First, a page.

To my mother's misfortune, she never learned to lock the freezers, and some very despicable children would sometimes go in and steal cookies or muffins out of the freezer and take them into their bedrooms, where they would surreptitiously be consumed. There were times when my mother would go into the freezer to take out some chocolate chip cookies for dear Uncle and Aunt who had 'just dropped in', and find a plastic bag with two cookies and a few lone chocolate chips at the bottom. My mother was not happy at these times. 

Oh for Heaven's SAKES!! At least let me know you've eaten all the cookies!!!"

Just for the record;  I had NO KNOWLEDGE whatsoever of these shenanigans. I just heard about them.

I did, however, gain much knowledge in the baking and storing of cakes and cookies. And the importance of a good freezer lock. 

The truth is, my mother didn’t really want me in the kitchen with her when she baked. She moved quickly, and I only hampered her movements.
She would give me the unglamorous jobs; chopping nuts, peeling apples, washing dishes, bringing the baking trays up from the basement. I wasn’t allowed to actually measure ingredients or operate the heavy machinery. I learned mostly from observation.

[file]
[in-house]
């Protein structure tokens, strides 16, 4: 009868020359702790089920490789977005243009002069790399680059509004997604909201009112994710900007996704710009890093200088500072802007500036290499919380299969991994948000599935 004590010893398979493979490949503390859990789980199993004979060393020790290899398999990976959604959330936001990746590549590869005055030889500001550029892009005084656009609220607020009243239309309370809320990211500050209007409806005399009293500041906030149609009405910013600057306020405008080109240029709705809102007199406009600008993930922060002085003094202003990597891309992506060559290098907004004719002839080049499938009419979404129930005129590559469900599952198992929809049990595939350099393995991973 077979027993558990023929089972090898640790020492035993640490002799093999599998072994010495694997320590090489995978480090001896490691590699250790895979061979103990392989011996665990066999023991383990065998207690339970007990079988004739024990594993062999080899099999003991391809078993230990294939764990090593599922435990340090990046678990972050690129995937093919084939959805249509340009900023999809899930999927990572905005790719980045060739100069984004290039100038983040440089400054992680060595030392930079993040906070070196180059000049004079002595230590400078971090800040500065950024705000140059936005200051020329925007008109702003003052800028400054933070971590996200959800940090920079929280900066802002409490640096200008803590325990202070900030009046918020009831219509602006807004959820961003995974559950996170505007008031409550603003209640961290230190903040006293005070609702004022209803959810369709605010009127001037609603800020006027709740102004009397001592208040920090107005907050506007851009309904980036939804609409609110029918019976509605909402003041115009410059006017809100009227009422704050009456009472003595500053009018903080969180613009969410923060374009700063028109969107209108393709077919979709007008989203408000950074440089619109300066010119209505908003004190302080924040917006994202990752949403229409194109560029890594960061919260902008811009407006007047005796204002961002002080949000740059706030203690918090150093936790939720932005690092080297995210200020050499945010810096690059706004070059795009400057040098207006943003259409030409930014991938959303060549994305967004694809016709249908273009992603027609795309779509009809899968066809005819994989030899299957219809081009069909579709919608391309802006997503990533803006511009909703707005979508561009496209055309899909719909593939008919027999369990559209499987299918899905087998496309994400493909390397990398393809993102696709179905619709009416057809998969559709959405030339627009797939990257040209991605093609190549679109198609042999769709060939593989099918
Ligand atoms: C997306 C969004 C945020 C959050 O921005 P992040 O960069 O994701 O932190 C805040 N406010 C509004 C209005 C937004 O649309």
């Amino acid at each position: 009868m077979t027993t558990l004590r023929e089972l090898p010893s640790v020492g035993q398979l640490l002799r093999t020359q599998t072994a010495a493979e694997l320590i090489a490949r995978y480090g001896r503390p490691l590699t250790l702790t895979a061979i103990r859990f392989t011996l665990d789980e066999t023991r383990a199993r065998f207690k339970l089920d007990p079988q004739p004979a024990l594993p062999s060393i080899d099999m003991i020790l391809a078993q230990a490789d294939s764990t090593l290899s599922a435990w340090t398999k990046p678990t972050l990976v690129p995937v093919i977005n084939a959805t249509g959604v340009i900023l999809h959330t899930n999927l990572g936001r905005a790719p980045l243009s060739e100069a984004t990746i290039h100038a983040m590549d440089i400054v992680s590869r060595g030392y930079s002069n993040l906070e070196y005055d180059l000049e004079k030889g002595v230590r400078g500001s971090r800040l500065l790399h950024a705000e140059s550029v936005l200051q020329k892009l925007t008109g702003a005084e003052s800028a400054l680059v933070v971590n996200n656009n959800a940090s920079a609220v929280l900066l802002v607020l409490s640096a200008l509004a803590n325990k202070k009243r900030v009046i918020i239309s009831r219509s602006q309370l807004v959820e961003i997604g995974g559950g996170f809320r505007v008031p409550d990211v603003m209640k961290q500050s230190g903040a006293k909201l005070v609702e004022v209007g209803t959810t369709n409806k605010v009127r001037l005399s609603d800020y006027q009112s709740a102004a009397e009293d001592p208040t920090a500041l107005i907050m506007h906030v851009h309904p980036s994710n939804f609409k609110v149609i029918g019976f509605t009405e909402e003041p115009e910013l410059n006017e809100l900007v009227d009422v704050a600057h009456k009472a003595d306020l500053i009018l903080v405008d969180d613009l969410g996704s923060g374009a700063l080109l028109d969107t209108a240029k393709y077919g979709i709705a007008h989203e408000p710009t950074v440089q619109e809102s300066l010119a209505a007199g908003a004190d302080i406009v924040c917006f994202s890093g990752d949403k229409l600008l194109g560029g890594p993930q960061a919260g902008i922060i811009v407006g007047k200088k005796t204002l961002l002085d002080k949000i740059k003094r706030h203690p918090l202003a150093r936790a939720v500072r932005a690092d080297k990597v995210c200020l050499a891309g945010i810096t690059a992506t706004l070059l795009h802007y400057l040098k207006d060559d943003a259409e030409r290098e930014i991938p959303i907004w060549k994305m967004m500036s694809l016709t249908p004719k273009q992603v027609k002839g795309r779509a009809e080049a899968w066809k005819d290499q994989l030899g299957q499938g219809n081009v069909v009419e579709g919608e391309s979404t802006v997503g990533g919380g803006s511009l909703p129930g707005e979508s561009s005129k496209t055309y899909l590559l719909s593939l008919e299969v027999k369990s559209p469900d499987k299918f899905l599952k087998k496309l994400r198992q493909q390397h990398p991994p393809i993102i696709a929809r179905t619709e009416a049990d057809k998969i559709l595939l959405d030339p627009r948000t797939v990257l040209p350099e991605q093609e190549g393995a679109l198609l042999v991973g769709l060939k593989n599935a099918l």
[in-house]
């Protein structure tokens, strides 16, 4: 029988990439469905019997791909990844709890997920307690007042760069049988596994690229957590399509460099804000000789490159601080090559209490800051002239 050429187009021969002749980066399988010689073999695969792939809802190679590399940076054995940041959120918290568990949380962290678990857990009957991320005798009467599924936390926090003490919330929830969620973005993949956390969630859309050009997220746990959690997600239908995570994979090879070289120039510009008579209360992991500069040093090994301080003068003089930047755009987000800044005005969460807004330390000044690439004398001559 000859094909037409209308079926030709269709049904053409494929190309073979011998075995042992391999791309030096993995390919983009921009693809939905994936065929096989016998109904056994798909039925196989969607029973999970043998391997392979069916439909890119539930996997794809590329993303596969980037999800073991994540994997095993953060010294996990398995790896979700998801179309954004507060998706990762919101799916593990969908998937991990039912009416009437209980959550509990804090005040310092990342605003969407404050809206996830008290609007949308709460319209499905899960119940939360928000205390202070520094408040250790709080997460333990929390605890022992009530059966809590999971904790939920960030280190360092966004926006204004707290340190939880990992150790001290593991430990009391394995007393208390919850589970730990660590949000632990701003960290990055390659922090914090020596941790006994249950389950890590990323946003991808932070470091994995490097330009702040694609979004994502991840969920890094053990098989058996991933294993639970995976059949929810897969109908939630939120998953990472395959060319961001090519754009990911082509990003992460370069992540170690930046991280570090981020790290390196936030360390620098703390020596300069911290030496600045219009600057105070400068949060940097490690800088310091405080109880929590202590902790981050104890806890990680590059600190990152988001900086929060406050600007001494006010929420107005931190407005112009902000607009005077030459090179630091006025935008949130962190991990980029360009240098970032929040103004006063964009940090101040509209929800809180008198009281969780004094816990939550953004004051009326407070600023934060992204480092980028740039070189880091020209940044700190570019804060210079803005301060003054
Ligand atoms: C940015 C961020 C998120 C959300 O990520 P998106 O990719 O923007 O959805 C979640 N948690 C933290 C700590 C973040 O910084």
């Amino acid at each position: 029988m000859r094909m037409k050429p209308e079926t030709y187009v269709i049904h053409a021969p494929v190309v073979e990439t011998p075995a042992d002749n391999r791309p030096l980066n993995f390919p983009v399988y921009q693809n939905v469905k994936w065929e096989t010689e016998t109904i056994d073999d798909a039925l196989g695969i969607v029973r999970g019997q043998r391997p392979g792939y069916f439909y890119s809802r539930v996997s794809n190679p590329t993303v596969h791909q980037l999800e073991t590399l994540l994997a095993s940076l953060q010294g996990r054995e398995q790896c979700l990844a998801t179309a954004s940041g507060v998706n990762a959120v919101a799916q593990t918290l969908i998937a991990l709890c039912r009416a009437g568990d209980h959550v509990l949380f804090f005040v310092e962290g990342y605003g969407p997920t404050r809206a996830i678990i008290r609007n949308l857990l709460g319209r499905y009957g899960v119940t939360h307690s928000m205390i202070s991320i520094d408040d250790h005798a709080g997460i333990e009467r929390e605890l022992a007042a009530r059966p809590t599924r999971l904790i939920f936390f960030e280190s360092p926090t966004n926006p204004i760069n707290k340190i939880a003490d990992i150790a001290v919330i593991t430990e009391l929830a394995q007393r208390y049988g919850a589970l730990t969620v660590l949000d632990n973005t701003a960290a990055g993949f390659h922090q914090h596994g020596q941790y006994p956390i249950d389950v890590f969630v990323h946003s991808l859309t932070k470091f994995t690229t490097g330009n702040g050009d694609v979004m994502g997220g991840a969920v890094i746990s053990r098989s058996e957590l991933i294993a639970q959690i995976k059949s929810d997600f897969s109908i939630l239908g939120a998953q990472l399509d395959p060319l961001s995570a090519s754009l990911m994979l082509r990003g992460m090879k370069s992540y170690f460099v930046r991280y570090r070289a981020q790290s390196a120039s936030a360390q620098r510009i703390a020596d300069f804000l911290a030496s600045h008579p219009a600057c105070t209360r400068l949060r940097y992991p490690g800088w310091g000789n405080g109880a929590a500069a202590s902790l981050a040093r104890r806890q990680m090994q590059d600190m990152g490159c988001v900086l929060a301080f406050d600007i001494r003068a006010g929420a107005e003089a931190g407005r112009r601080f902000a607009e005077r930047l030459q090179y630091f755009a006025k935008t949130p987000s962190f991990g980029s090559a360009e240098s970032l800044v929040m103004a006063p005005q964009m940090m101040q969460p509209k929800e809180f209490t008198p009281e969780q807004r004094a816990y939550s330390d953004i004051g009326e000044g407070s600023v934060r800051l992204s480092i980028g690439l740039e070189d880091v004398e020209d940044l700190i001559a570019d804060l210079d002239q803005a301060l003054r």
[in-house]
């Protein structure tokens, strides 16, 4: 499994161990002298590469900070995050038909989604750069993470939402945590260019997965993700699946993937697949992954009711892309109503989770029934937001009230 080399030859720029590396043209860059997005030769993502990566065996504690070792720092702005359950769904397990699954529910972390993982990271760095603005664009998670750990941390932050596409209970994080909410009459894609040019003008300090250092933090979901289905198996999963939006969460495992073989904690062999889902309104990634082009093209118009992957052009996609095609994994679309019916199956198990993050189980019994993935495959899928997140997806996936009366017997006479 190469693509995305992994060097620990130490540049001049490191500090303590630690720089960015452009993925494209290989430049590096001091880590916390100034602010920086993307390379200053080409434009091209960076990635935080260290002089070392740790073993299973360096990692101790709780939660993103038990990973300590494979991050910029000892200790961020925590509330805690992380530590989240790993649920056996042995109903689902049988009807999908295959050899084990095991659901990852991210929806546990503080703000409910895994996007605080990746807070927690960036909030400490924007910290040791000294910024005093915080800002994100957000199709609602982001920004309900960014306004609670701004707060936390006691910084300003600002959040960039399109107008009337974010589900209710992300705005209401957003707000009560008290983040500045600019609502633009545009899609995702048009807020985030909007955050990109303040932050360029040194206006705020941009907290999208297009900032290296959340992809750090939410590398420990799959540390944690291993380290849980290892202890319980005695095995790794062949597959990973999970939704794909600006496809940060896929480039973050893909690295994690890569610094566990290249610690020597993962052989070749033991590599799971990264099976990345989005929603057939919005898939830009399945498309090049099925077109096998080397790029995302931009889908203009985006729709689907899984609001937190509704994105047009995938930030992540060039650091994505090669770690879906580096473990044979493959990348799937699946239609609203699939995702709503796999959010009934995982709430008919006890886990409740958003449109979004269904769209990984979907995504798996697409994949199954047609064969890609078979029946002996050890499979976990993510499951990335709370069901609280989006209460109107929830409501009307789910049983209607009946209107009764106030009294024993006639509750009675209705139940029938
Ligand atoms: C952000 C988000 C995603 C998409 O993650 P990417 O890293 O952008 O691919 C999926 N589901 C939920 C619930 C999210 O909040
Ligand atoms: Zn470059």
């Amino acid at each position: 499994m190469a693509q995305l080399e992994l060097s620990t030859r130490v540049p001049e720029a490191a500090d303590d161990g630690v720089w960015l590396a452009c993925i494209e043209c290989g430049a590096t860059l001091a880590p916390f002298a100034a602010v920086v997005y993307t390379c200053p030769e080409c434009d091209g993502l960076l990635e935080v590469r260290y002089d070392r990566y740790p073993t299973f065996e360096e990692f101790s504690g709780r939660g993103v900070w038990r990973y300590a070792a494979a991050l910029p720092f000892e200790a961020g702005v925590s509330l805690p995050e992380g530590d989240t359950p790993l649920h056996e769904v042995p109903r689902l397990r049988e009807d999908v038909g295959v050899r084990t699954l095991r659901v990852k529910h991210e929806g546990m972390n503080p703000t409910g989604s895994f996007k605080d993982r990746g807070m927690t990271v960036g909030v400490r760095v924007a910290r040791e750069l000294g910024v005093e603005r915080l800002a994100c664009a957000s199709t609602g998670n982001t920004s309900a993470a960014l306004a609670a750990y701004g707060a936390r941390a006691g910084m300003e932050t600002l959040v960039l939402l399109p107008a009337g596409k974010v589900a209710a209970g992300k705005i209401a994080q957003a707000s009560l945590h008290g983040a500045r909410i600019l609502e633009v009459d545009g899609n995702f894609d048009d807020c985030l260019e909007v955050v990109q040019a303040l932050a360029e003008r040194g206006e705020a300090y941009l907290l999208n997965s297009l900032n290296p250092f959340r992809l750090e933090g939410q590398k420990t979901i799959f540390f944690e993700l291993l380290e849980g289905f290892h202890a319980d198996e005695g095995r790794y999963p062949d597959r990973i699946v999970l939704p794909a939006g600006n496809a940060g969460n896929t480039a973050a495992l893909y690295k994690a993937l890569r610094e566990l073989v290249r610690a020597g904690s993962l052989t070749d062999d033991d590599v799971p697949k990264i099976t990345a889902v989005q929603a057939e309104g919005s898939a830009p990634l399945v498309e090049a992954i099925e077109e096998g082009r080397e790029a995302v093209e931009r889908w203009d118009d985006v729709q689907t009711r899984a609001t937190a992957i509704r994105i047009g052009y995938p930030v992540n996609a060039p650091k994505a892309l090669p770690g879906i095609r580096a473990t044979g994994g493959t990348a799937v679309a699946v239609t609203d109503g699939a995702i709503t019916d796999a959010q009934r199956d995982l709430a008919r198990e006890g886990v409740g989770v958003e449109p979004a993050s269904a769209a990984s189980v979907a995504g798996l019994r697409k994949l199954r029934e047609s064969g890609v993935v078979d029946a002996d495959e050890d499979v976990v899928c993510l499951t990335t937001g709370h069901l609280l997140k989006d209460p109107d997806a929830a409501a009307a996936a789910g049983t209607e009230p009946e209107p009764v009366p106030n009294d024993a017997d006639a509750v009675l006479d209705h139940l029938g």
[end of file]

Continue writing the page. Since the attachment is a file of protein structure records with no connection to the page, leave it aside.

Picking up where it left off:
Which were not always as keen as one would hope.

The first time I gathered up my courage to bake a cake solo, my mother was not present. I decided I needed a chocolate cake. Everyone needs chocolate cake. I had seen my mother make chocolate cake countless times. I found the recipe, meticulously measured the ingredients, poured the batter into an oiled pan, and carefully placed the cake in a pre-heated oven. All exactly as my mother did. 


But it obviously wasn’t exactly as my mother did because my cake didn’t rise, it weighed over 25 kg, and tasted like very sweet mud. It was, in a word, a failure.

When my mother came home, she laughed at the sight. “Oh for Heaven's SAKES!! Maybe you didn’t put in baking powder”, she said.
I knew I HAD put in baking powder, and I was determined to try again. The next Sunday that my mother was absent, I tried again. Same results. Another attempt, and still the same results.